Recreating Jane Austen
Cambridge University Press, 02/08/2001 - 179 من الصفحات
Recreating Jane Austen is a book for readers who know and love Austen s work. Stimulated by the recent crop of film and television versions of Austen s novels, John Wiltshire examines how they have been transposed and recreated in another age and medium. Wiltshire illuminates the process of recreation through the work of the psychoanalyst Donald Winnicott, and offers Jane Austen s own relation to Shakespeare as a suggestive parallel. Exploring the romantic impulse in Austenian biography, Jane Austen as a commodity, and offering a re-interpretation of Pride and Prejudice, this book approaches the central question of the role Jane Austen plays in the contemporary cultural imagination.
ما يقوله الناس - كتابة مراجعة
لم نعثر على أي مراجعات في الأماكن المعتادة.
Imagining Jane Austens life
Recreating Jane Austen Jane Austen in Manhattan Metropolitan Clueless
An Englishwomans constitution Jane Austen and Shakespeare
From drama to novel to film inwardness in Mansfield Park and Persuasion
Pride and Prejudice love and recognition
The genius and the facilitating environment
طبعات أخرى - عرض جميع المقتطفات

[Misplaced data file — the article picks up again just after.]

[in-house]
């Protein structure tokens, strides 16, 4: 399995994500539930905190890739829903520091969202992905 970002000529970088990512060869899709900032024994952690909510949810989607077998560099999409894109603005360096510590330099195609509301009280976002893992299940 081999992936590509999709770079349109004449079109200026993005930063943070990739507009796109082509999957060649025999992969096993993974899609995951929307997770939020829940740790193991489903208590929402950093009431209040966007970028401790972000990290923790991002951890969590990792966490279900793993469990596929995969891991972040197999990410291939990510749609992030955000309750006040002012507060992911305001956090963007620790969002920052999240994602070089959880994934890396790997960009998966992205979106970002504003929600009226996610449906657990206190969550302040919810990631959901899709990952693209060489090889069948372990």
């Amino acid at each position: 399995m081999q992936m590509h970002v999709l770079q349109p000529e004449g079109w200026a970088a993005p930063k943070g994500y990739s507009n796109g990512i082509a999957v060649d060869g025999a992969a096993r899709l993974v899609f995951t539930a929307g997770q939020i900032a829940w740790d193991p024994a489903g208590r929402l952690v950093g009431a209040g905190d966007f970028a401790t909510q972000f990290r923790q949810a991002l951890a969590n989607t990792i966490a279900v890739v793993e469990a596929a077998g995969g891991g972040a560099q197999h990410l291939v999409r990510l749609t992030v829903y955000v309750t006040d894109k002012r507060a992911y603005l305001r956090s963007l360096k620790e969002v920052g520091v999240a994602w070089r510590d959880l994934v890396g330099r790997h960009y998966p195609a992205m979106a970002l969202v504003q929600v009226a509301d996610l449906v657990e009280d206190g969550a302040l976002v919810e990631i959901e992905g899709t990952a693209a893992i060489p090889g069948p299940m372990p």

adaptation Anne argued attempt Austen's novels Bates becomes biography called Cambridge certainly Chapter character Chawton claim Clueless contemporary continuity critical cultural Darcy Darcy's developed directed discussion earlier effect Elizabeth Emma emotional essay example experience expression fact Fanny fantasy feelings figure film gives historical human idea identification imagination important influence inner Jane Austen Johnson kind later letter Literary lives London looks Mansfield Park means mind Miss mode moment mother narrative nature never notion novel object offers opening original Oxford passage past perhaps person Persuasion play present Pride and Prejudice psychological reader reading reality recognition reference relation relationship remarks represented response romantic says scene seems sense Sensibility Shakespeare social soliloquy speak speech suggest theory thinking thoughts tion tradition understanding University Press Winnicott writes written York young